So I find Victor's "*" on the inverted order too strong (it's just as natural/unnatural in English). I suspect he is a subversive.

  6. Cephi said,

    October 25, 2008 @ 10:11 am

    This is subtle pro-Party propaganda. The message is ironic. The panda clearly has been given greater freedom; it has been allowed to have steaming hot tea. But if you look at the panda's eyes, you see quite clearly that it is pissed off. Furthermore, it is rushing at you the viewer, brandishing the scalding tea in a decidedly aggressive fashion. The poster is helping citizens to understand that increased freedom is really just a code for broader access to consumer goods like cute little teacups, and that these freedoms will only result in anti-social hostility, discord and alienation. Well played, China.

  7. Keely Rew said,

    October 25, 2008 @ 10:12 am

    Mo' money, mo' problems.

  8. rpsms said,

    October 25, 2008 @ 11:38 am

    I agree with Cephi: that panda looks a little put out. And he's coming for YOU.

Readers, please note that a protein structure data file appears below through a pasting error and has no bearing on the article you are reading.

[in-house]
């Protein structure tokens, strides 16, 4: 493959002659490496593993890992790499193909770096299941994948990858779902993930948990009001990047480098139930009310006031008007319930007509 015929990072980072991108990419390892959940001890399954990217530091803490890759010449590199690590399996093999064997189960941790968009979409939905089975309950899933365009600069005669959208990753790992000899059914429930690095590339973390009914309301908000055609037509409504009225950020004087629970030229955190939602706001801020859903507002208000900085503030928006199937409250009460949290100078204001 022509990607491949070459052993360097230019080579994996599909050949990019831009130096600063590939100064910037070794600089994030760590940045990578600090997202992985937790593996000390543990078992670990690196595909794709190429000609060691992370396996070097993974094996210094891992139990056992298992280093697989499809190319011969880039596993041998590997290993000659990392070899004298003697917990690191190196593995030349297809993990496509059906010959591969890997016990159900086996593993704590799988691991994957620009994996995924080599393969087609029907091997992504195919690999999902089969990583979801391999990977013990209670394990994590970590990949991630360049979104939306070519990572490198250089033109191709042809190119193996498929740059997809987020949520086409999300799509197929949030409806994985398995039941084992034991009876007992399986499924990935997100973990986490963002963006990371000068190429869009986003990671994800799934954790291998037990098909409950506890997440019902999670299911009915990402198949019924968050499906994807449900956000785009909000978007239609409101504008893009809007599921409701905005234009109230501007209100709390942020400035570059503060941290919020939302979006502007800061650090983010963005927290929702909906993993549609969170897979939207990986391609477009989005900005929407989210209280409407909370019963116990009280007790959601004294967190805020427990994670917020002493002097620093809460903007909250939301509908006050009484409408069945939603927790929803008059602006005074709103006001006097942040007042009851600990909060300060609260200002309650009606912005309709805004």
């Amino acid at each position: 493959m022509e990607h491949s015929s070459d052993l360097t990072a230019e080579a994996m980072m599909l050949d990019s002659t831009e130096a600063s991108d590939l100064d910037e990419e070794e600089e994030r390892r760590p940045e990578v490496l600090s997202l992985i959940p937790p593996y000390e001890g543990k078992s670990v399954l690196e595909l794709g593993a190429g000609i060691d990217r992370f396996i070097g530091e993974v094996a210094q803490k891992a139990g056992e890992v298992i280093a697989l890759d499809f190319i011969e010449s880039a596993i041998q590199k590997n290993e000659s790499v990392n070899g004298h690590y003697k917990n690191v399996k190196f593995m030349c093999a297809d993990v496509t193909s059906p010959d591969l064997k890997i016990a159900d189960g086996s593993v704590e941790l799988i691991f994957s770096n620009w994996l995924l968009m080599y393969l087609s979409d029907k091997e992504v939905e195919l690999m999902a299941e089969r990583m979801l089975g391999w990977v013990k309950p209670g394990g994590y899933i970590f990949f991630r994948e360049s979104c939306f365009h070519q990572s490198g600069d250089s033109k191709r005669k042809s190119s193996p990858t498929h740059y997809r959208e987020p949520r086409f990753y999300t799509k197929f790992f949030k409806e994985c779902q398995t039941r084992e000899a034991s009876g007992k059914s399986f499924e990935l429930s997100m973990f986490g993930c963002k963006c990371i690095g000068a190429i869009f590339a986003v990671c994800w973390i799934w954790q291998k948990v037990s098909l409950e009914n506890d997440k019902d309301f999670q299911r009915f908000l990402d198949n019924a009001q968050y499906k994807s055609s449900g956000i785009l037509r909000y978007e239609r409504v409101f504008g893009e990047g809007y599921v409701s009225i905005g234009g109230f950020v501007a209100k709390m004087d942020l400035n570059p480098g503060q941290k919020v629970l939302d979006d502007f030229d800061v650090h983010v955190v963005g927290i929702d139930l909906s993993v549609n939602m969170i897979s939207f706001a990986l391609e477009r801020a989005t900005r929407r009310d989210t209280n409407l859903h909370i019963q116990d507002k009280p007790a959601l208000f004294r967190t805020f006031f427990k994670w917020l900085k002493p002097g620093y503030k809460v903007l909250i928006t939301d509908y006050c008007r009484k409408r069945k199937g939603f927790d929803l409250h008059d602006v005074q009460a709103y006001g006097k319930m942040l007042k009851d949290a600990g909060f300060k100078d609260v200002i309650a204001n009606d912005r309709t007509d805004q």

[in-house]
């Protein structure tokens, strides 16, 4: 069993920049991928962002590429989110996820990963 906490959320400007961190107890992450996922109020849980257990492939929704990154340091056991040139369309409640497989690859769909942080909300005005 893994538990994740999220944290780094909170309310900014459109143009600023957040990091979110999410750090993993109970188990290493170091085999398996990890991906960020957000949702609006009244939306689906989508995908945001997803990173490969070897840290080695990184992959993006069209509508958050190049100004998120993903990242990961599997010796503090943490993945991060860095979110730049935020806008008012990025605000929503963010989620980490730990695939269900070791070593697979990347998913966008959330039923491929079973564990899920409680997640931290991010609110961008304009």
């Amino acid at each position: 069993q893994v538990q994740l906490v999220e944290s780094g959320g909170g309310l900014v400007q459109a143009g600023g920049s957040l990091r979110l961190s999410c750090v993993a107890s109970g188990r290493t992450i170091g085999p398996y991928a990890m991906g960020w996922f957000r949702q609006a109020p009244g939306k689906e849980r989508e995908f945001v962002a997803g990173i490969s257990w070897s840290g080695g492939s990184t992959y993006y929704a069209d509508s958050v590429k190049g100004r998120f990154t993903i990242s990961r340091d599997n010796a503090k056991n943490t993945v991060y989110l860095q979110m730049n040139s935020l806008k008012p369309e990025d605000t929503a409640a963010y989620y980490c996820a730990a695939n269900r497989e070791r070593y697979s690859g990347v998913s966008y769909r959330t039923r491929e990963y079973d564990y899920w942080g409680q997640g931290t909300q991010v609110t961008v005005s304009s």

9. GAC said,

    October 25, 2008 @ 5:52 pm

    @Jesse Tseng

    I agree that the asterisk there is a bit strong. Marking something as ungrammatical because its premise doesn't "necessarily and logically" work isn't good analysis — we know that grammatical sentences can be false or even make no sense at all ("Colorless green ideas" anyone?).

    I respect Mr. Mair's knowledge, but every once in a while he seems to throw little screwballs like this in that make no sense and kinda distract from the point.

  10. j said,

    October 25, 2008 @ 7:46 pm